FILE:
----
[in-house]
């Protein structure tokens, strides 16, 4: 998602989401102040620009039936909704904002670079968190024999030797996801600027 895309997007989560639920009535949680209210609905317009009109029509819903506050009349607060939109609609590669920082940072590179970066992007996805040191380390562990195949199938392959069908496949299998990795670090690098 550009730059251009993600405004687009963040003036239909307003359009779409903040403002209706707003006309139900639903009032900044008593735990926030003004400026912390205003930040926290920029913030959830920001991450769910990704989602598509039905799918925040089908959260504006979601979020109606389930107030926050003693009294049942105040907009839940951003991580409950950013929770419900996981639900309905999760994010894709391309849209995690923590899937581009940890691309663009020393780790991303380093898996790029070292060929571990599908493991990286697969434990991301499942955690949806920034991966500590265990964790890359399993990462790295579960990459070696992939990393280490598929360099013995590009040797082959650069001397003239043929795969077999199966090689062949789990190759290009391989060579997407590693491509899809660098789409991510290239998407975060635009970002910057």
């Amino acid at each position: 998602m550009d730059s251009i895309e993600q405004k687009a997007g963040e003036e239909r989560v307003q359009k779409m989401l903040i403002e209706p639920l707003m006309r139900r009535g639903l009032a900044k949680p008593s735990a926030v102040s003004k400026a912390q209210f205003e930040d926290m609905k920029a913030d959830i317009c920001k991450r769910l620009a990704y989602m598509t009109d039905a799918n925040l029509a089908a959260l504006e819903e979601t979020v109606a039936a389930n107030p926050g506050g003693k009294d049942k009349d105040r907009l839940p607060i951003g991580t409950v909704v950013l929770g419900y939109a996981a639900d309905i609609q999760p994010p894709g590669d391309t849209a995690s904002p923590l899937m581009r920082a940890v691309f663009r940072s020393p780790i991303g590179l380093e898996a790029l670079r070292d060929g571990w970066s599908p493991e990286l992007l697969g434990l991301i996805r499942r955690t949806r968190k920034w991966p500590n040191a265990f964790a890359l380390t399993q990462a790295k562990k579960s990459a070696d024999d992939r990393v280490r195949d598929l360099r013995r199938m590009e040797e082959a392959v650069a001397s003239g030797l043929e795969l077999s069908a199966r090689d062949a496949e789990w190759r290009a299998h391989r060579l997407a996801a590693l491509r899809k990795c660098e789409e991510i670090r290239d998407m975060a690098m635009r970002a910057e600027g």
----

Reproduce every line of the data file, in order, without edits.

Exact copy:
[in-house]
């Protein structure tokens, strides 16, 4: 998602989401102040620009039936909704904002670079968190024999030797996801600027 895309997007989560639920009535949680209210609905317009009109029509819903506050009349607060939109609609590669920082940072590179970066992007996805040191380390562990195949199938392959069908496949299998990795670090690098 550009730059251009993600405004687009963040003036239909307003359009779409903040403002209706707003006309139900639903009032900044008593735990926030003004400026912390205003930040926290920029913030959830920001991450769910990704989602598509039905799918925040089908959260504006979601979020109606389930107030926050003693009294049942105040907009839940951003991580409950950013929770419900996981639900309905999760994010894709391309849209995690923590899937581009940890691309663009020393780790991303380093898996790029070292060929571990599908493991990286697969434990991301499942955690949806920034991966500590265990964790890359399993990462790295579960990459070696992939990393280490598929360099013995590009040797082959650069001397003239043929795969077999199966090689062949789990190759290009391989060579997407590693491509899809660098789409991510290239998407975060635009970002910057």
């Amino acid at each position: 998602m550009d730059s251009i895309e993600q405004k687009a997007g963040e003036e239909r989560v307003q359009k779409m989401l903040i403002e209706p639920l707003m006309r139900r009535g639903l009032a900044k949680p008593s735990a926030v102040s003004k400026a912390q209210f205003e930040d926290m609905k920029a913030d959830i317009c920001k991450r769910l620009a990704y989602m598509t009109d039905a799918n925040l029509a089908a959260l504006e819903e979601t979020v109606a039936a389930n107030p926050g506050g003693k009294d049942k009349d105040r907009l839940p607060i951003g991580t409950v909704v950013l929770g419900y939109a996981a639900d309905i609609q999760p994010p894709g590669d391309t849209a995690s904002p923590l899937m581009r920082a940890v691309f663009r940072s020393p780790i991303g590179l380093e898996a790029l670079r070292d060929g571990w970066s599908p493991e990286l992007l697969g434990l991301i996805r499942r955690t949806r968190k920034w991966p500590n040191a265990f964790a890359l380390t399993q990462a790295k562990k579960s990459a070696d024999d992939r990393v280490r195949d598929l360099r013995r199938m590009e040797e082959a392959v650069a001397s003239g030797l043929e795969l077999s069908a199966r090689d062949a496949e789990w190759r290009a299998h391989r060579l997407a996801a590693l491509r899809k990795c660098e789409e991510i670090r290239d998407m975060a690098m635009r970002a910057e600027g």